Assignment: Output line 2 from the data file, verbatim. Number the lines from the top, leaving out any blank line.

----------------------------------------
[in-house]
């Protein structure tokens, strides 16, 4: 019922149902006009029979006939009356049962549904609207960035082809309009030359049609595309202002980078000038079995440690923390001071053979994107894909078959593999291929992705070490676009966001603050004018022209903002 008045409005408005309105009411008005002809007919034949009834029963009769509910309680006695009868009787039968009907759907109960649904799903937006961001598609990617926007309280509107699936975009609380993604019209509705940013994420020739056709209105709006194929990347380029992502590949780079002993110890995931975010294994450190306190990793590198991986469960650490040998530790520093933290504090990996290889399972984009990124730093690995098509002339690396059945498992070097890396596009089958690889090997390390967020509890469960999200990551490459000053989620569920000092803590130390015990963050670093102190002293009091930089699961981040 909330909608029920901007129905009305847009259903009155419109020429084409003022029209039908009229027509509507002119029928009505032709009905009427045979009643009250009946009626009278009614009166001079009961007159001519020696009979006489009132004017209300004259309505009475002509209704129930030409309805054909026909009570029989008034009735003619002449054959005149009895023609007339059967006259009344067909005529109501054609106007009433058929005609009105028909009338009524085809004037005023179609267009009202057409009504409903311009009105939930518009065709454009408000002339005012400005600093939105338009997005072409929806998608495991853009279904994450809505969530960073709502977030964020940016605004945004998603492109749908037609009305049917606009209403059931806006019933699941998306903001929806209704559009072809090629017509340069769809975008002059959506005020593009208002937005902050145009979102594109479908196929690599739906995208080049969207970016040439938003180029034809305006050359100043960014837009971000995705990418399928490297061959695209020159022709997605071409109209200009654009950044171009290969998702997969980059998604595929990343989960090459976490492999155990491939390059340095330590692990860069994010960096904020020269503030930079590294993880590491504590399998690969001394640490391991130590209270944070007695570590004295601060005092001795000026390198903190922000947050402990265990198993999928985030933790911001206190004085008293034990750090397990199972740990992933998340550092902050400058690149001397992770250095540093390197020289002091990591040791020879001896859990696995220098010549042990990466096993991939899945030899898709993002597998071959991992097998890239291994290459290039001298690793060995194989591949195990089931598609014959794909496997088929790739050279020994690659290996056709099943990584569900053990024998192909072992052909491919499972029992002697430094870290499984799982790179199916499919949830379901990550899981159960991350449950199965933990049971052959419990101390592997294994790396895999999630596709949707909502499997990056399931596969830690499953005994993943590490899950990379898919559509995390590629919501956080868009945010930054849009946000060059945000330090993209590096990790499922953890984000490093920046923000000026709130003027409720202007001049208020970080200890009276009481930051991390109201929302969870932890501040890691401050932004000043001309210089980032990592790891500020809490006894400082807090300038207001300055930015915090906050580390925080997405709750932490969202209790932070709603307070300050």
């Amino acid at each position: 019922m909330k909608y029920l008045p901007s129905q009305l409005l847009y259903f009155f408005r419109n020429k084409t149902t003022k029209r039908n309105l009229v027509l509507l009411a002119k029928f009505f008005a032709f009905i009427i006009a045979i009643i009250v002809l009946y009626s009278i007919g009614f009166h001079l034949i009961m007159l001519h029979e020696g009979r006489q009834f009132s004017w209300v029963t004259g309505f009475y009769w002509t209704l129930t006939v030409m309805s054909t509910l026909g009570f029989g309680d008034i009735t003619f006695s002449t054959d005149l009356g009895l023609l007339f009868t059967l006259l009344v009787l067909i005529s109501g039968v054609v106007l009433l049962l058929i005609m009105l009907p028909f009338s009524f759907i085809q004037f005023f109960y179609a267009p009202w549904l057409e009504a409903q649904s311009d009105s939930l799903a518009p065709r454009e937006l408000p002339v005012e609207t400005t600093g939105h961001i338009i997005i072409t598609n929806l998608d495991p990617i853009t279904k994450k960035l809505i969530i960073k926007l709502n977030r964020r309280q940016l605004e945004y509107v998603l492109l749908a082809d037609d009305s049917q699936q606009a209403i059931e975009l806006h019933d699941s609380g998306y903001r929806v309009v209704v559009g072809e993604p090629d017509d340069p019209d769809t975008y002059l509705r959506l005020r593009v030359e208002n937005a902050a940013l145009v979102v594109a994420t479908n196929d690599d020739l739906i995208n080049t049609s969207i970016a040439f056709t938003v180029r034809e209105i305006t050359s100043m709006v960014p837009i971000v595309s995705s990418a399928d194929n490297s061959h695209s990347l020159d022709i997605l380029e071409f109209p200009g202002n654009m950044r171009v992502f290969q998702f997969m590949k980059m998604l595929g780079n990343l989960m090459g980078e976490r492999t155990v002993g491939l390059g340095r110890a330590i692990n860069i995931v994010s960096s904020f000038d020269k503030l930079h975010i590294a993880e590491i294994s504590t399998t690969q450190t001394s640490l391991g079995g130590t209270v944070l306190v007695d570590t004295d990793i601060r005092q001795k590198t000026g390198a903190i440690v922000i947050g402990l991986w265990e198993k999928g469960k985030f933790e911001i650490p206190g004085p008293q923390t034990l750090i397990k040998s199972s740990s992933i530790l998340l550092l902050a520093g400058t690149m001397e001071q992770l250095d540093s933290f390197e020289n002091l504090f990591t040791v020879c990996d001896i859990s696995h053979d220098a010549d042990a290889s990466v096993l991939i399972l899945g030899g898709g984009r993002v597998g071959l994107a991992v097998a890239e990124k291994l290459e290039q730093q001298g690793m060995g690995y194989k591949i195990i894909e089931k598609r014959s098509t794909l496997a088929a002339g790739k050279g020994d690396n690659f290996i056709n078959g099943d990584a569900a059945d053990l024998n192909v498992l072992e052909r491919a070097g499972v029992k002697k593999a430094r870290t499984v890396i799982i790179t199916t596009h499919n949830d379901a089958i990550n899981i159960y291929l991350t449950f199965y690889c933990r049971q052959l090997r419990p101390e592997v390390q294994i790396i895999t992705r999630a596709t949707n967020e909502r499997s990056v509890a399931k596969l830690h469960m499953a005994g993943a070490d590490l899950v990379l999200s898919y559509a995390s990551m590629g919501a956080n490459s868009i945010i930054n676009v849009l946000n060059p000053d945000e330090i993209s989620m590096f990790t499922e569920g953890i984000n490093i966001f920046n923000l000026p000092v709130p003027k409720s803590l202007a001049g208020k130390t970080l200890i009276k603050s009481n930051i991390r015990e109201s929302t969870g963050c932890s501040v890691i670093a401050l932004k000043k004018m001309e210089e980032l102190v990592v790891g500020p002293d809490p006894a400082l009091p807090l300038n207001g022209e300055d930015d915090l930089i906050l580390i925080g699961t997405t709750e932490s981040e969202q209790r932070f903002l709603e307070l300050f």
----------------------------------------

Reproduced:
């Protein structure tokens, strides 16, 4: 019922149902006009029979006939009356049962549904609207960035082809309009030359049609595309202002980078000038079995440690923390001071053979994107894909078959593999291929992705070490676009966001603050004018022209903002 008045409005408005309105009411008005002809007919034949009834029963009769509910309680006695009868009787039968009907759907109960649904799903937006961001598609990617926007309280509107699936975009609380993604019209509705940013994420020739056709209105709006194929990347380029992502590949780079002993110890995931975010294994450190306190990793590198991986469960650490040998530790520093933290504090990996290889399972984009990124730093690995098509002339690396059945498992070097890396596009089958690889090997390390967020509890469960999200990551490459000053989620569920000092803590130390015990963050670093102190002293009091930089699961981040 909330909608029920901007129905009305847009259903009155419109020429084409003022029209039908009229027509509507002119029928009505032709009905009427045979009643009250009946009626009278009614009166001079009961007159001519020696009979006489009132004017209300004259309505009475002509209704129930030409309805054909026909009570029989008034009735003619002449054959005149009895023609007339059967006259009344067909005529109501054609106007009433058929005609009105028909009338009524085809004037005023179609267009009202057409009504409903311009009105939930518009065709454009408000002339005012400005600093939105338009997005072409929806998608495991853009279904994450809505969530960073709502977030964020940016605004945004998603492109749908037609009305049917606009209403059931806006019933699941998306903001929806209704559009072809090629017509340069769809975008002059959506005020593009208002937005902050145009979102594109479908196929690599739906995208080049969207970016040439938003180029034809305006050359100043960014837009971000995705990418399928490297061959695209020159022709997605071409109209200009654009950044171009290969998702997969980059998604595929990343989960090459976490492999155990491939390059340095330590692990860069994010960096904020020269503030930079590294993880590491504590399998690969001394640490391991130590209270944070007695570590004295601060005092001795000026390198903190922000947050402990265990198993999928985030933790911001206190004085008293034990750090397990199972740990992933998340550092902050400058690149001397992770250095540093390197020289002091990591040791020879001896859990696995220098010549042990990466096993991939899945030899898709993002597998071959991992097998890239291994290459290039001298690793060995194989591949195990089931598609014959794909496997088929790739050279020994690659290996056709099943990584569900053990024998192909072992052909491919499972029992002697430094870290499984799982790179199916499919949830379901990550899981159960991350449950199965933990049971052959419990101390592997294994790396895999999630596709949707909502499997990056399931596969830690499953005994993943590490899950990379898919559509995390590629919501956080868009945010930054849009946000060059945000330090993209590096990790499922953890984000490093920046923000000026709130003027409720202007001049208020970080200890009276009481930051991390109201929302969870932890501040890691401050932004000043001309210089980032990592790891500020809490006894400082807090300038207001300055930015915090906050580390925080997405709750932490969202209790932070709603307070300050």